ABSTRACT: BACKGROUND: Graphs are often used in medical communication, both in clinical practice and health management. They can help the processing of quantitative information but may also contribute to drawing wrong conclusions. The aim of the survey is to study the graphical perception of the data at the management level and its possible effects, showing how some criteria of appraisal of a phenomenon are influenced by the graphical format. METHODS: One hundred and five medical doctors and health direction professionals of hospitals in Naples, Rome, Siena and Turin were interviewed. Four different graphs or table related to the same hypothetical data on average hospital stay in the period January 2000 to September 2003 were shown to participants, and their impressions were recorded. RESULTS: Less than one-fourth of the participants understood that the data set was the same for the different diagrams. The process of understanding is mostly correlated with being a director, having a degree in medicine and working in central-northern cities. The table seems easier for interpretation (98.1%), more suitable (84.8%), more used (92.4%) and more pleasant than other data presentation. On the other hand radar format had worse results in all questions. CONCLUSIONS: The choice of a graphical format may influence the understanding of data. Further research is needed in order to sustain the improvement of medical and health professionals' knowledge in the display data format.
The European Journal of Public Health 03/2012; · 2.73 Impact Factor
ABSTRACT: To investigate the relationship between the attitude towards orthodontic treatment and the objective level of orthodontic need, and variables like gender, socioeconomic status and geographical context, among 6- to 16-year-old children.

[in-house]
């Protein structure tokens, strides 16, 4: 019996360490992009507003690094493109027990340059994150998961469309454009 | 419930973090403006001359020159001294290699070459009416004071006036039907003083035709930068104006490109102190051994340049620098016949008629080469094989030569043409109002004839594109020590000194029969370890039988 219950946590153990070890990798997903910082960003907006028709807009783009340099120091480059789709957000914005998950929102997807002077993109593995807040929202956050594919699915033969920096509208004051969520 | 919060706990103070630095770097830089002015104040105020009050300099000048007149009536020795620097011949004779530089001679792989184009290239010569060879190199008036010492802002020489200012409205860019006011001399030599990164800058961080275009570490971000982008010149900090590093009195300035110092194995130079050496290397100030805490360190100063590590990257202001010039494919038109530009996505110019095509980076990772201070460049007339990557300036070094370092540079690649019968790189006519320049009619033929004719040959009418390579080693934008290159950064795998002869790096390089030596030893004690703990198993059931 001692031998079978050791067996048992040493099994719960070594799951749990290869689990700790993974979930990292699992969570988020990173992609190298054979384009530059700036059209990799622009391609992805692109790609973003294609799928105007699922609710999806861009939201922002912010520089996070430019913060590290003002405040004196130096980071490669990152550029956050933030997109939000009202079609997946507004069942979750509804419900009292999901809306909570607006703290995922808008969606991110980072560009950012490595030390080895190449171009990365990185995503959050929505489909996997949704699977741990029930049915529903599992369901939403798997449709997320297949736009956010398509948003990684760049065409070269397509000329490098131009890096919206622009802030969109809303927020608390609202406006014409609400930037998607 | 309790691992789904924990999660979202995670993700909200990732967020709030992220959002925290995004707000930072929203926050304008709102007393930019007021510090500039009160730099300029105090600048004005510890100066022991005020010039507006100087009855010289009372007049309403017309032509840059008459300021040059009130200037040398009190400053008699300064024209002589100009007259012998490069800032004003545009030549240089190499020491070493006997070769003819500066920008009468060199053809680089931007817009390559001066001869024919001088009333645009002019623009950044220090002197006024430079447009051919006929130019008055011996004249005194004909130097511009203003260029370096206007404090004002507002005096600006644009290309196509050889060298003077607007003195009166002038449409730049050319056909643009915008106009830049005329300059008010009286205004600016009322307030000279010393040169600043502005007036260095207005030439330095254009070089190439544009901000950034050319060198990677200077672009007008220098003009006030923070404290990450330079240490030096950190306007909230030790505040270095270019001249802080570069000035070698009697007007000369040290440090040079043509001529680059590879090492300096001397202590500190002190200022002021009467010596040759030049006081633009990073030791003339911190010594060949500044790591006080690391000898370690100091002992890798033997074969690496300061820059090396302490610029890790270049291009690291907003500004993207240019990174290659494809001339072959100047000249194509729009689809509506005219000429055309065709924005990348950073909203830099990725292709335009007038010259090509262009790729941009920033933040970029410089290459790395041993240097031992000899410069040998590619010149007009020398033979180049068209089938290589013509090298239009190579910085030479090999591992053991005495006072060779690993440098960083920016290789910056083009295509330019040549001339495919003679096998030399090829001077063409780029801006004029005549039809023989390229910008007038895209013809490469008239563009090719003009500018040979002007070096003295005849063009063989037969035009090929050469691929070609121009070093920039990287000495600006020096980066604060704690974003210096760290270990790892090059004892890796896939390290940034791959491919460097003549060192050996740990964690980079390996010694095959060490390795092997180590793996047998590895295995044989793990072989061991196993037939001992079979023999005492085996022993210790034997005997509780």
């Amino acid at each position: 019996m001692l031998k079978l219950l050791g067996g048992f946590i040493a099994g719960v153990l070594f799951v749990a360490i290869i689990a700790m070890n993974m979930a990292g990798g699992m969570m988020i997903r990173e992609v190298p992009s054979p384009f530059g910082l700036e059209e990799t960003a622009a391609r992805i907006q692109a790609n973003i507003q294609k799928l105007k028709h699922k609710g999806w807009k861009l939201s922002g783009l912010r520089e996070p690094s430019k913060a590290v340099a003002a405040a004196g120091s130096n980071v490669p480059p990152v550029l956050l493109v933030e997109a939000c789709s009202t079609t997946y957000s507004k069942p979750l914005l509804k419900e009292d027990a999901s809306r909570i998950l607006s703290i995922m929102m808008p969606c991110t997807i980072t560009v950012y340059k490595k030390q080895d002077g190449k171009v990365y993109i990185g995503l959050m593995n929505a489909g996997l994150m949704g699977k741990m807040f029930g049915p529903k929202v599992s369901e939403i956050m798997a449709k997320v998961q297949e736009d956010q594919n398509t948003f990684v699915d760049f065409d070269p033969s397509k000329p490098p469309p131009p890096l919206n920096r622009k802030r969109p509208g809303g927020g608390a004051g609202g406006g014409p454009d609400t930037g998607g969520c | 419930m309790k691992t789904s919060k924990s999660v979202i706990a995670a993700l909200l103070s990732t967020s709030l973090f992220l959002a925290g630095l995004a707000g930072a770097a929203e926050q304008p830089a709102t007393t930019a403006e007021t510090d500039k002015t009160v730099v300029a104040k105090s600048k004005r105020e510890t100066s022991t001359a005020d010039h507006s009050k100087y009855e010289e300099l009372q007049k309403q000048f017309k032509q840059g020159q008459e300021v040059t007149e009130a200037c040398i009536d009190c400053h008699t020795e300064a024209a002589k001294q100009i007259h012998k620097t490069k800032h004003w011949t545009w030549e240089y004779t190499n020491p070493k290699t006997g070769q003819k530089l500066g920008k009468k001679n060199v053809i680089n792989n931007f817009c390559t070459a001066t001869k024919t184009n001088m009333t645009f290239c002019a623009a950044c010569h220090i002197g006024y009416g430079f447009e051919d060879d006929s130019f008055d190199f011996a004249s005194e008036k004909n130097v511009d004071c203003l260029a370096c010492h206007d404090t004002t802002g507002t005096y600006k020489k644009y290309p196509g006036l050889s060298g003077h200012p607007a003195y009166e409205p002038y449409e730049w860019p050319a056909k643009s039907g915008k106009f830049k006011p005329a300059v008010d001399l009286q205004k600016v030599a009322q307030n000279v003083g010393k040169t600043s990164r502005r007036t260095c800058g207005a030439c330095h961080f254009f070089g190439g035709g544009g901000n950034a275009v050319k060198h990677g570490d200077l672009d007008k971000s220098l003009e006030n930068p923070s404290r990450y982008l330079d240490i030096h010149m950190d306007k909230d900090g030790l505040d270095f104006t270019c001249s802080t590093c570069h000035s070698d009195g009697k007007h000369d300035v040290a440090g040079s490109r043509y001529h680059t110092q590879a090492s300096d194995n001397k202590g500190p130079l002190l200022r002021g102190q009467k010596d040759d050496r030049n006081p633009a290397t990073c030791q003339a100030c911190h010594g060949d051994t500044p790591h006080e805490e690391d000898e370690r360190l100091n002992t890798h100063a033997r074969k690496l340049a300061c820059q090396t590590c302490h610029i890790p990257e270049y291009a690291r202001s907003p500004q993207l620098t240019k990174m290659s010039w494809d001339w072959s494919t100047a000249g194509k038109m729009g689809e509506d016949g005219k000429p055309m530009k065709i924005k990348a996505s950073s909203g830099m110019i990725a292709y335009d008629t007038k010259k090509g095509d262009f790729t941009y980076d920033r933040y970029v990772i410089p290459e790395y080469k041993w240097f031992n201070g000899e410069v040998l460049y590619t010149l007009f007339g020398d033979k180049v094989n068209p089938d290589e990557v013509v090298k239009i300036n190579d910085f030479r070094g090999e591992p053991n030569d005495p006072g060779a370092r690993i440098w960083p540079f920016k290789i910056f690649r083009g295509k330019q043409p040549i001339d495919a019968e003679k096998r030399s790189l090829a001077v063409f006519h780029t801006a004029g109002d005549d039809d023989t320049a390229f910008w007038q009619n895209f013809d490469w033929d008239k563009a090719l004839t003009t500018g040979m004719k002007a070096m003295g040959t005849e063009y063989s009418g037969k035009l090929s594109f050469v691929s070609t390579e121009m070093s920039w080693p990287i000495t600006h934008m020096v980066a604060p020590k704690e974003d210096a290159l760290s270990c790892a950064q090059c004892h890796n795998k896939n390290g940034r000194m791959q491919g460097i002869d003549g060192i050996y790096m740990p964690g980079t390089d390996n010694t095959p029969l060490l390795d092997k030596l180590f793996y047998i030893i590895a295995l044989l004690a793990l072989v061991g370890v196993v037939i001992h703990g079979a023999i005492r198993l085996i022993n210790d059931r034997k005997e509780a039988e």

The attitude of 2284 Italian children towards orthodontics was assessed using the Child Orthodontic Attitude Survey (COAS) questionnaire, previously validated for Italian-speaking children. The level of orthodontic need was evaluated by using the Risk of Malocclusion Assessment (ROMA) Index while socioeconomic status (SES) was based on parental job activities. The univariate analysis was performed using chi-square tests to find differences between groups for categorical variables, while multivariate analyses were conducted using logistic regression models.
Individuals with a higher SES had a statistically significant lower need of orthodontic treatment (P = 0.003). Children with a very high SES were from northern (20.8%) and central Italy (65.9%), while only 13.3% lived in southern Italy (P < 0.001). Logistic regression showed that females, older children, in-treatment subjects and children from the region of Puglia were more likely to have orthodontics (OR = 2.09; 95% CI: 1.66-2.64, OR = 1.08; 95% CI: 1.01-1.15, OR = 1.48, 95% CI: 1.11-1.97, OR = 1.43; 95% CI: 1.05-1.95, respectively).
The orthodontic treatment attitude largely depends on age, gender and geographical context but is not influenced by the real level of orthodontic therapy need.
Community Dentistry And Oral Epidemiology 02/2012; 40 Suppl 1:71-6. · 1.89 Impact Factor
ABSTRACT: The World Health Organization (WHO) estimates that about 180 million people, 3% of the world population, are infected with the hepatitis C virus (HCV). In Italy, the prevalence in the general population is reported to be greater than 5% and 9% among households of HCV-positive patients.
The aim of this study was to estimate the trends of HCV infection in Italy in the period 1996-2006.